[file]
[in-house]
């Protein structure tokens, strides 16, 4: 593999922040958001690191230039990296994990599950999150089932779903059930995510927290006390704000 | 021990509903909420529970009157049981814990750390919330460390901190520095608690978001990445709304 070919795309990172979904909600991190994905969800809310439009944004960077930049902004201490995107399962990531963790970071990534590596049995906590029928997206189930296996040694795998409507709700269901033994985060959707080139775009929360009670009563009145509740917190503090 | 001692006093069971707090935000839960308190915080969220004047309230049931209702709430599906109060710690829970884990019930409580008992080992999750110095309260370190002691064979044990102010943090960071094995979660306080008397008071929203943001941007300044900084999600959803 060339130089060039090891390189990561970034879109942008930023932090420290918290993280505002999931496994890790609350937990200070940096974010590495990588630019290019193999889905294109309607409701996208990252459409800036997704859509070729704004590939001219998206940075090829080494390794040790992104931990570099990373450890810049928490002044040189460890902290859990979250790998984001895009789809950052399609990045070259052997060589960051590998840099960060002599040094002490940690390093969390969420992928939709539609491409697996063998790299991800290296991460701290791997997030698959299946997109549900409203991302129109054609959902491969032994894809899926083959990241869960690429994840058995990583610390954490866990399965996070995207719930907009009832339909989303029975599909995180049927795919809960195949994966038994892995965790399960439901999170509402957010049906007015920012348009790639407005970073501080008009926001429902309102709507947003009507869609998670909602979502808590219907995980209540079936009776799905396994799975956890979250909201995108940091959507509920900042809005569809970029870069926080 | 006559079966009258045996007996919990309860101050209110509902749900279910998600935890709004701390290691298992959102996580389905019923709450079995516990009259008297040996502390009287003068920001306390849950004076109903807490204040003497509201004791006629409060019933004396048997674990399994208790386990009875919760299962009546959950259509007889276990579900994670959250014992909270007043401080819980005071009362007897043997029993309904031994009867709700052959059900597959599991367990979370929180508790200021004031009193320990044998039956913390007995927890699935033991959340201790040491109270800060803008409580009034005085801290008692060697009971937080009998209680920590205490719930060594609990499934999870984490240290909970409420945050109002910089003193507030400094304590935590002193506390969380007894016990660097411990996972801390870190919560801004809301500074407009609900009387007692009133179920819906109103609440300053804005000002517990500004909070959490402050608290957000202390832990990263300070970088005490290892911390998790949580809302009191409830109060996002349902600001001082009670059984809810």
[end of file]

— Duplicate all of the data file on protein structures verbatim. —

[in-house]
């Protein structure tokens, strides 16, 4: 593999922040958001690191230039990296994990599950999150089932779903059930995510927290006390704000 | 021990509903909420529970009157049981814990750390919330460390901190520095608690978001990445709304 070919795309990172979904909600991190994905969800809310439009944004960077930049902004201490995107399962990531963790970071990534590596049995906590029928997206189930296996040694795998409507709700269901033994985060959707080139775009929360009670009563009145509740917190503090 | 001692006093069971707090935000839960308190915080969220004047309230049931209702709430599906109060710690829970884990019930409580008992080992999750110095309260370190002691064979044990102010943090960071094995979660306080008397008071929203943001941007300044900084999600959803 060339130089060039090891390189990561970034879109942008930023932090420290918290993280505002999931496994890790609350937990200070940096974010590495990588630019290019193999889905294109309607409701996208990252459409800036997704859509070729704004590939001219998206940075090829080494390794040790992104931990570099990373450890810049928490002044040189460890902290859990979250790998984001895009789809950052399609990045070259052997060589960051590998840099960060002599040094002490940690390093969390969420992928939709539609491409697996063998790299991800290296991460701290791997997030698959299946997109549900409203991302129109054609959902491969032994894809899926083959990241869960690429994840058995990583610390954490866990399965996070995207719930907009009832339909989303029975599909995180049927795919809960195949994966038994892995965790399960439901999170509402957010049906007015920012348009790639407005970073501080008009926001429902309102709507947003009507869609998670909602979502808590219907995980209540079936009776799905396994799975956890979250909201995108940091959507509920900042809005569809970029870069926080 | 006559079966009258045996007996919990309860101050209110509902749900279910998600935890709004701390290691298992959102996580389905019923709450079995516990009259008297040996502390009287003068920001306390849950004076109903807490204040003497509201004791006629409060019933004396048997674990399994208790386990009875919760299962009546959950259509007889276990579900994670959250014992909270007043401080819980005071009362007897043997029993309904031994009867709700052959059900597959599991367990979370929180508790200021004031009193320990044998039956913390007995927890699935033991959340201790040491109270800060803008409580009034005085801290008692060697009971937080009998209680920590205490719930060594609990499934999870984490240290909970409420945050109002910089003193507030400094304590935590002193506390969380007894016990660097411990996972801390870190919560801004809301500074407009609900009387007692009133179920819906109103609440300053804005000002517990500004909070959490402050608290957000202390832990990263300070970088005490290892911390998790949580809302009191409830109060996002349902600001001082009670059984809810």